pollen masses to the pistil ; as soon as the pollen comes in
contact with the stigma, it is drawn into it and disappears.

In this way a great many plants of Vanilla were a few
years since obtained at the Jardin des Plantes at Paris.
As soon as a flower is fertilized, it begins to fade, and
ripening seed always exhausts the plant.



PROPAGATION AND IMPREGNATION. 97

This subject of fertilization and, by means of it, of pro-
pagation, has within the last few years attracted much at-
tention in Europe and much of interest has been written
on the subject, in view of which we may conclude that our
knowledge of Orchids and their peculiar adaptations is
yet most imperfect, and that the future may yield rich de-
velopments.

There are many Orchids that will keep on growing year
after year and yet produce only one flowering bulb each
year ; but if the plants are cut they will produce back-
breaks, increasing and soon make fine specimens. Some
plants are easier to increase than others, of which Cat-
tleyas are an instance.

When a plant has four back bulbs, cut the plant in two
between the bulbs, but do not disturb the plant ; let the
bulbs keep in the same place. The time of cutting and
after treatment should as nearly as possible be the same
as above recommended for propagation. The plant will
make new shoots and roots from the back part and soon
form a specimen. All Orchids having bulbs should be
treated in the same way if it is desirable to increase them.
7



CHAPTER XIV.

FLOWERING.

T7PIPHYTAL Orchids generally produce their flowers
JLL/ in a manner to be seen to the best advantage from
below, while terrestrial Orchids produce theirs in a con-
trary way. In arranging the plants in the Orchid house,
this fact should be considered. Some cultivators have a
portion of a house for use as a show house to which they
remove the plants when in bloom. This is arranged to
display the plants to the greatest advantage, and can be
kept at a low temperature. Thus the plants remain longer
in bloom and are not affected by the damp atmosphere
necessary for the Orchid house. Most Orchids with large
flowers, such as Cattleyas and L<zlias and above all Phalce-
nopses, are very much injured if drops of water fall upon
or condense on the petals. Orchids are also seen with
more comfort in a cool house, for the hot moist tempera-
ture of an Orchid house is not pleasant to a visitor.

Many Orchids, such as Oncidiums, throw up a flower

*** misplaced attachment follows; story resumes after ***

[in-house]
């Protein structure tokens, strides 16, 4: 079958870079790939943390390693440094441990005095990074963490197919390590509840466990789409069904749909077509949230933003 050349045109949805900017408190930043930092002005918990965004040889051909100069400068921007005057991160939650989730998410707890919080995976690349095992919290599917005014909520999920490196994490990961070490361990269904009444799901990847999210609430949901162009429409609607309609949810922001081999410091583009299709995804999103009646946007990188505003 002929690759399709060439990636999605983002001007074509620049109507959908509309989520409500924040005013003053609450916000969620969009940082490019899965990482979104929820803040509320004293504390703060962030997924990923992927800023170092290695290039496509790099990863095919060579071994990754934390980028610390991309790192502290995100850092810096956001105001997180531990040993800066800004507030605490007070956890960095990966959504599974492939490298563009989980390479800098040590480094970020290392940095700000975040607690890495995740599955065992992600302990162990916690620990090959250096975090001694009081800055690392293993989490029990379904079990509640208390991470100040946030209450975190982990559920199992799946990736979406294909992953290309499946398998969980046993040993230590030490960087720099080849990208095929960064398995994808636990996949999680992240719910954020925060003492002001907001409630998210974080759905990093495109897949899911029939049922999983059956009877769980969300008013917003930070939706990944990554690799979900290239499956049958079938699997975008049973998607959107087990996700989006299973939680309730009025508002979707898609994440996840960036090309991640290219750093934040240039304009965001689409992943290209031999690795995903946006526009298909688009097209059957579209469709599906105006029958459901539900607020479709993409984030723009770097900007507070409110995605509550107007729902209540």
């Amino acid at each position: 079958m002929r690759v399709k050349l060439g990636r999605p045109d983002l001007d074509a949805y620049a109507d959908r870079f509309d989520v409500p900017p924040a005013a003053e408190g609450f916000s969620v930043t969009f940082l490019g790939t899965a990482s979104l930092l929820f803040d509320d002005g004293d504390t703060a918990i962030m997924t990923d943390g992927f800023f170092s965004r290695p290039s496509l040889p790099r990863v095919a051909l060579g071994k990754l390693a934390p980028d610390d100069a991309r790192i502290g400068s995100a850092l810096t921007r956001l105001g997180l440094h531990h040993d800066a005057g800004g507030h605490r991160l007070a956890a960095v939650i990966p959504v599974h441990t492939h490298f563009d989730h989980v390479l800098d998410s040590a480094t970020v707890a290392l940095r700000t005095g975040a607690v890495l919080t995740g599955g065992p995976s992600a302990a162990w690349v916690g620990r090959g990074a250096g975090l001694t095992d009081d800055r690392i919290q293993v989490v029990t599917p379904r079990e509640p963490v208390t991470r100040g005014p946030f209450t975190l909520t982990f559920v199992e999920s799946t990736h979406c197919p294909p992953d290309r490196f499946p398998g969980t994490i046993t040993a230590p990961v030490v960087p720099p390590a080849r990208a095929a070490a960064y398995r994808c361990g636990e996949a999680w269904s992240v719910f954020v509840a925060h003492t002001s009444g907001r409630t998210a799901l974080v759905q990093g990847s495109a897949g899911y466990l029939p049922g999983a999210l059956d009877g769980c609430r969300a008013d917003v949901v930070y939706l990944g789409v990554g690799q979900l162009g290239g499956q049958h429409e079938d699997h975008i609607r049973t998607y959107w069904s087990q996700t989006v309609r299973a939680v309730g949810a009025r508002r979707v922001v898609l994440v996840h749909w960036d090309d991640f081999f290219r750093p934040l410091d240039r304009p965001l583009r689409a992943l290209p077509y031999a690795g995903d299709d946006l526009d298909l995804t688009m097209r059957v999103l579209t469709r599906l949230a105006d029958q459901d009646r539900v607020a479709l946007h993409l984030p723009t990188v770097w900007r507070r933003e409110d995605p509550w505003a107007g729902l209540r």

stalk from two to three or more feet in length. Such
stalks may need a support, which should be of light slen-
der wood or of wire. These stalks continue to grow until
they branch, and the branches are often ten inches long.
In many of the species many months elapse between the
showing of the flower bud and the expansion of the flow-
ers. For example, Oncidium pulvinatum begins to throw
up the flower stalk in January, but the flowers are not
produced before the June or July following.



FLOWERING. 99

The supports for the flower stalks of Orchids should be
as small and neat as possible, and if they can be dis-
pensed with when the flowers expand, it will add much to
the effect of the flower.

Some Orchids continue to produce flowers for months
after the first have faded ; such flowers are always smaller
than the first, and such a prolongation of the flowering
season tends to exhaust the plant. It should be checked
by allowing the plant to go to rest. Phalcenopses are very
prone to over-flower and thus exhaust themselves.

Onddium Papilio, which produces only one flower at a
time, will continue to bloom from the same shoot until the
plant is exhausted. After the expansion of the third
flower, the flower-stalk should be cut off close to the
pseudo-bulbs.

The duration of the flowers of Orchids is in proportion
to the time the plant takes from the shooting forth of the
flower bud to the expansion of the flowers. Some plants
bloom quickly, but keep the flowers in perfection only a
few days ; of others, the flowers are ephemeral, as Sobra-
lia decora \ others again produce flowers which succeed
one another for a month, as certain Maxillarias, Warrea
Wallesiana, while with such plants as Phajus, Cyrto-
chilum, and Cymbidium for the most part, the flowers con-